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High density, genome-wide markers and intra-specific replication yield an unprecedented phylogenetic reconstruction of a globally significant, speciose lineage of Eucalyptus
journal contributionposted on 2023-05-18, 22:07 authored by Rebecca JonesRebecca Jones, Nicolle, D, Dorothy SteaneDorothy Steane, Rene VaillancourtRene Vaillancourt, Bradley PottsBradley Potts
We used genome-wide markers and an unprecedented scale of sampling to construct a phylogeny for a globally significant Eucalyptus lineage that has been impacted by hybridisation, recent radiation and morphological convergence. Our approach, using 3109 DArT markers distributed throughout the genome and 540 samples covering 185 terminal taxa in sections Maidenaria, Exsertaria, Latoangulatae and related smaller sections, with multiple geographically widespread samples per terminal taxon, produced a phylogeny that largely matched the morphological treatment of sections, though sections Exsertaria and Latoangulatae were polyphyletic. At lower levels there were numerous inconsistencies between the morphological treatment and the molecular phylogeny, and taxa within the three main sections were generally not monophyletic at the series (at least 62% polyphyly) or species (at least 52% polyphyly) level. Some of the discrepancies appear to be the result of morphological convergence or misclassifications, and we propose some taxonomic reassessments to address this. However, many inconsistencies appear to be the products of incomplete speciation and/or hybridisation. Our analysis represents a significant advance on previous phylogenies of these important eucalypt sections (which have mainly used single samples to represent each species), thus providing a robust phylogenetic framework for evolutionary and ecological studies.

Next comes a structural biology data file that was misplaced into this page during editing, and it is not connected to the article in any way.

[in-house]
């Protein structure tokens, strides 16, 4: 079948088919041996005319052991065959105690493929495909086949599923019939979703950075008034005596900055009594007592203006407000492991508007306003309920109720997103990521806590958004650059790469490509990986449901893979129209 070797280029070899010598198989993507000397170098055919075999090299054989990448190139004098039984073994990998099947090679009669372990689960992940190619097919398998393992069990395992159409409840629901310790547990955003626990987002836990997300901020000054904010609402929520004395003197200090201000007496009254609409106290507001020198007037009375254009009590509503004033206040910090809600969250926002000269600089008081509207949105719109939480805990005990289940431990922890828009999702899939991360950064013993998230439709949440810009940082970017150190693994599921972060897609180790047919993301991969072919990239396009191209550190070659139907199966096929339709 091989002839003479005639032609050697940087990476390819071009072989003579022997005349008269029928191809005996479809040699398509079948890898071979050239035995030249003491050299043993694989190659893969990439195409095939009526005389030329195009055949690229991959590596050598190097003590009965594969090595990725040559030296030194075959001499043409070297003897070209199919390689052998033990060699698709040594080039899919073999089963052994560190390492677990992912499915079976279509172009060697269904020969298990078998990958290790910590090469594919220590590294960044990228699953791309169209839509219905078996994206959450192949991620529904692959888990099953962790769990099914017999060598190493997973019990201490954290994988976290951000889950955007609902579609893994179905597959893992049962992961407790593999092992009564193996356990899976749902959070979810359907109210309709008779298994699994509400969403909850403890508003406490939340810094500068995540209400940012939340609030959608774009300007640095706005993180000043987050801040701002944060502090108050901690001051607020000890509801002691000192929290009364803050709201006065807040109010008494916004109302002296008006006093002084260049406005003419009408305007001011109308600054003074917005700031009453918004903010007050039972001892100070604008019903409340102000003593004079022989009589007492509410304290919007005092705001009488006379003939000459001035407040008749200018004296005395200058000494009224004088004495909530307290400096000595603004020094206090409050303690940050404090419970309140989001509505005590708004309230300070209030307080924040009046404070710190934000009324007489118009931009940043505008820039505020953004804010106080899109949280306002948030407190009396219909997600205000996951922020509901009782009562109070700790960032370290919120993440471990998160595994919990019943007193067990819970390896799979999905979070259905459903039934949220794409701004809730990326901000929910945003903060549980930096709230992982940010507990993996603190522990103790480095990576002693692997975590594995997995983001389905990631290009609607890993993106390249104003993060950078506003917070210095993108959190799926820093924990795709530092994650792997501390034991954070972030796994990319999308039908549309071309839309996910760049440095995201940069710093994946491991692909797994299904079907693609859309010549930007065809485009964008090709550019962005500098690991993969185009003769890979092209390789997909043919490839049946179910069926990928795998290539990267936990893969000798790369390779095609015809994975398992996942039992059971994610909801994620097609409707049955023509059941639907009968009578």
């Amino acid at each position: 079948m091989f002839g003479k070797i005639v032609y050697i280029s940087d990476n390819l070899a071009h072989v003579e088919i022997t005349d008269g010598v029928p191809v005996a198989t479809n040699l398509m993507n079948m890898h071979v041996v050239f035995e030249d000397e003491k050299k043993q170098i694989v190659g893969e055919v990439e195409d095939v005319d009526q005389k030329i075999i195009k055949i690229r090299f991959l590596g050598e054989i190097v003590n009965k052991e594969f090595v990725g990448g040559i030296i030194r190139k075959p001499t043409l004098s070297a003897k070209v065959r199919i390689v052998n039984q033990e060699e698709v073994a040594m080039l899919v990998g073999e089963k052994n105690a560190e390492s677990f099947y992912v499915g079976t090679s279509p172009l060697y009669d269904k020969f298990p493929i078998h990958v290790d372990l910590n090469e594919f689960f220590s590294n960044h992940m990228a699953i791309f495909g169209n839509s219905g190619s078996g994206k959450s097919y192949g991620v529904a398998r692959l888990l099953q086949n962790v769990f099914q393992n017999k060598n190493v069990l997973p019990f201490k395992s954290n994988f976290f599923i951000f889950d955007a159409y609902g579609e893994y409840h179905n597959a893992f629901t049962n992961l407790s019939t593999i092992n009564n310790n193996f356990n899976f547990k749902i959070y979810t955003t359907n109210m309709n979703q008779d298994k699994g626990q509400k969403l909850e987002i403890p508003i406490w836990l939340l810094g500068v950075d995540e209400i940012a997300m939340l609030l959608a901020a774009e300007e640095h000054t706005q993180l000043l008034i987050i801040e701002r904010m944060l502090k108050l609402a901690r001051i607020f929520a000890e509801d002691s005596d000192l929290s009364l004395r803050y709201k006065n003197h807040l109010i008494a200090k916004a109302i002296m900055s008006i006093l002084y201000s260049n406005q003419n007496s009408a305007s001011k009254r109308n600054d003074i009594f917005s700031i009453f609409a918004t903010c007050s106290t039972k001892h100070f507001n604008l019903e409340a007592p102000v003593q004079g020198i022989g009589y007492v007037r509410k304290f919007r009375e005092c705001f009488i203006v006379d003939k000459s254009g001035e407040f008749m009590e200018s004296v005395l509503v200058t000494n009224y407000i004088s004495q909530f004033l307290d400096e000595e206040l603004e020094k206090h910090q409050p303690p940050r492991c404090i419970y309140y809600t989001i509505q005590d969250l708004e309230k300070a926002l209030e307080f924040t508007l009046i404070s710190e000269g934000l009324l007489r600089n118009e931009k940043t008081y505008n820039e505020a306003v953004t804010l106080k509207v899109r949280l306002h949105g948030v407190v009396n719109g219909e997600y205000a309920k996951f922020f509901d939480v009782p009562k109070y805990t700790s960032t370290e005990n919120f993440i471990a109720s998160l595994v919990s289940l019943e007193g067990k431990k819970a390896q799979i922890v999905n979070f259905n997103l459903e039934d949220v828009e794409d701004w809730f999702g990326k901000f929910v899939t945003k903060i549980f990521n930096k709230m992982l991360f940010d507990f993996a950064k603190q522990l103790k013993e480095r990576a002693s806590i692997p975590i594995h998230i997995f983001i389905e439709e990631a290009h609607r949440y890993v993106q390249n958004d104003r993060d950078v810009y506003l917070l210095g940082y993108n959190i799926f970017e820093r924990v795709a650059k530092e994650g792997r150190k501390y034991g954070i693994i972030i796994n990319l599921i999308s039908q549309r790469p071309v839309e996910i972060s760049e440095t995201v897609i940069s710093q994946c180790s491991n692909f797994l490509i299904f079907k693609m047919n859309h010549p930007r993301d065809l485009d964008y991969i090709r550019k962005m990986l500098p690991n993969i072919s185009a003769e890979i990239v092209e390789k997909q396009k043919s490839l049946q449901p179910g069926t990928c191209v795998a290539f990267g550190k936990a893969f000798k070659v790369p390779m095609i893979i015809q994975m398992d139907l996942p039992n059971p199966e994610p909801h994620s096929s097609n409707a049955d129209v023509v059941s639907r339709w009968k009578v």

Publication titleMolecular Phylogenetics and Evolution
Department/SchoolSchool of Natural Sciences
PublisherAcademic Press Inc Elsevier Science
Place of publication525 B St, Ste 1900, San Diego, USA, Ca, 92101-4495
Rights statementCopyright 2016 Elsevier Inc.